People's Artist of the USSR sometimes translated as National Artist of the USSR, was an honorary title granted to artists of the Soviet Union. The term is confusingly used to translate two Russian language titles: Народный артист СССР, awarded in performing arts and Народный художник СССР, granted in some visual arts; each Soviet Republic, as well as the Autonomous Republics, had a similar award held by every receiver of the higher title of People's Artist of the USSR. As this title was granted by the government, honorees were afforded certain privileges and would receive commissions from the Minister of Culture of the Soviet Union. Accordingly and authors who expressed criticism of the Communist Party were granted such recognition, if not outright censored; the title was bestowed for exceptional achievements in the performing arts in the Soviet Union. Its recipients included many of the most-acclaimed composers, singers and theatre directors and actors of every Soviet republic. In all, there were 1010 recipients of the award.
The title was introduced in 1936, replacing the earlier title of "People's Artist of the Republic". The first recipients of the title were Konstantin Stanislavski, Vladimir Nemirovich-Danchenko, Ivan Moskvin, Antonina Nezhdanova, Boris Shchukin, Kulyash Baiseitova and some other actors; the last persons to be honoured with the title were Oleg Yankovsky. The title was bestowed on theatre actors, ballet dancers, opera singers only, it came to be bestowed upon film actors, violinist, pop singers and circus performers such as Natalya Durova and Oleg Popov. A person was named the People's Artist of the USSR after 40 years of age. Exceptions were made for dancers, e.g. Nadezhda Pavlova, a ballet artist, received the title at the age of 28, Malika Kalantarova, a famous Bukharian Jewish folk dancer from Tajikistan, received the title at the age of 34; the youngest female persons to receive this title were Kazakh opera singers Kulyash Baiseitova and Halima Nasyrova. The youngest male person was pop singer Muslim Magomayev.
Among the actors, the youngest recipient was Sergey Bondarchuk. The youngest actress to receive the title was Yuri Andropov's daughter-in-law, Lyudmila Chursina, at age 40. Sofia Rotaru, for example, was named Merited Artist of the Ukrainian SSR in 1973, People's Artist of the Ukrainian SSR in 1976, People's Artist of the Moldavian SSR in 1983, an attained cumulation of People's Artist titles, People's Artist of the Soviet Union in 1988, the first female pop-singer to be honored with this award and the only one with three People's Artists; as of 2018, the earliest living recipient is Ukrainian opera singer Bela Rudenko. The title of People's Painter of the Soviet Union was awarded for exceptional achievements in certain visual arts: painting, sculpture and photography; the lesser title of Meritorious Painter of the Soviet Union was awarded for achievement in these fields. People's Architect of the Soviet Union: Народный архитектор СССР People's Teacher of the Soviet Union: Народный учитель СССР People's Doctor of the Soviet Union: Народный врач СССР Category:People's Artists of the USSR - list of recipients Category:People's Artists of the USSR - list of recipients Hero of Socialist Labour - the highest civilian decoration in the Soviet Union List of People's Artists of Azerbaijan Meritorious Artist People's Artist People's Artist of Russia Russian Academy of Art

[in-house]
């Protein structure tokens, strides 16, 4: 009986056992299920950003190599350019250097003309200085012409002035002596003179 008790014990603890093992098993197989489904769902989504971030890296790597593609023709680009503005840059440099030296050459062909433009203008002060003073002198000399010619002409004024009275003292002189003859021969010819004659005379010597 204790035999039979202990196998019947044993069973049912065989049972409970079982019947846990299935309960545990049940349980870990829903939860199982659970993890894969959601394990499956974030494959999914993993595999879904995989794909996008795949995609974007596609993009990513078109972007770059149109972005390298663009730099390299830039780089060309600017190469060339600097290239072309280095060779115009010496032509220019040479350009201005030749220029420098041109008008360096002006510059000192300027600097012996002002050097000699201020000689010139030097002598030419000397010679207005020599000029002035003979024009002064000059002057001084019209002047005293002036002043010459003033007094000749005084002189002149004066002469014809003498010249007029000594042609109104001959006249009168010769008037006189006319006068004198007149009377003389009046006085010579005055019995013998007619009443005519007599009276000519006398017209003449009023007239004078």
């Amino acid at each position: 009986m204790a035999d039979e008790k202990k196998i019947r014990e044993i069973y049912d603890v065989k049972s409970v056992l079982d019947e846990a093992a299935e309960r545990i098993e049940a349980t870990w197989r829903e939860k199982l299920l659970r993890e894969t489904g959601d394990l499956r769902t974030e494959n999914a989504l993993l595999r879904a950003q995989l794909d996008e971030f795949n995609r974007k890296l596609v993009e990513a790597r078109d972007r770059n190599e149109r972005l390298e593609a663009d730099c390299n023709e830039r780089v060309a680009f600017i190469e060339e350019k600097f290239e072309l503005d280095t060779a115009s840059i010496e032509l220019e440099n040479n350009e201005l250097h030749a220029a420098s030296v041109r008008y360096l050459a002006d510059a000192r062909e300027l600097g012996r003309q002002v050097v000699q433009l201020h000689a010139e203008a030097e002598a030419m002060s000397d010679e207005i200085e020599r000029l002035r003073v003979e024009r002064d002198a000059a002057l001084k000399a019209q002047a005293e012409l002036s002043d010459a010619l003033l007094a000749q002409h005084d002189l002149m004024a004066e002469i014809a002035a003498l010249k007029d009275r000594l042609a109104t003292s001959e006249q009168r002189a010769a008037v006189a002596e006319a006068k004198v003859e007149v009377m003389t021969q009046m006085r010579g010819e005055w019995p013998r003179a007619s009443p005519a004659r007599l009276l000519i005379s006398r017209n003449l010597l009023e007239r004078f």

Orders, decorations, and medals of the Soviet Union
Awards and decorations of the Soviet Union are decorations from the former Soviet Union that recognised achievements and personal accomplishments, both military and civilian. Some of the awards and orders were discontinued after the dissolution of the Soviet Union, while others are still issued by the Russian Federation as of 2012. Many of the awards were reworked in the Russian Federation, such as the transition of Hero of the Soviet Union to Hero of the Russian Federation, Hero of Socialist Labour to Hero of Labour of the Russian Federation. A wide range of Soviet awards and decorations cover the extensive and diverse period of history from 1917 to 1991. Note: Several Soviet decorations were worn in full, so a ribbon bar was not created. However, since the fall of the USSR, some medals have had ribbon bars created for them. An asterisk, *, denotes these medals. Awards not showing a ribbon are worn in full at all times. Orders and Medals of Soviet Republics Badges and Decorations of the Soviet Union Orders and medals of the Russian Federation Awards and Emblems of the Ministry of Defence of the Russian Federation Awards of the Ministry for Emergency Situations of Russia Awards of the Ministry of Internal Affairs of Russia Awards of the Federal Border Service of the Russian Federation Honorary titles of the Russian Federation Orders and medals of Belarus List of awards of independent services of the Russian Federation List of "Umalatova" awards Paul D. McDaniel, Paul J. Schmitt.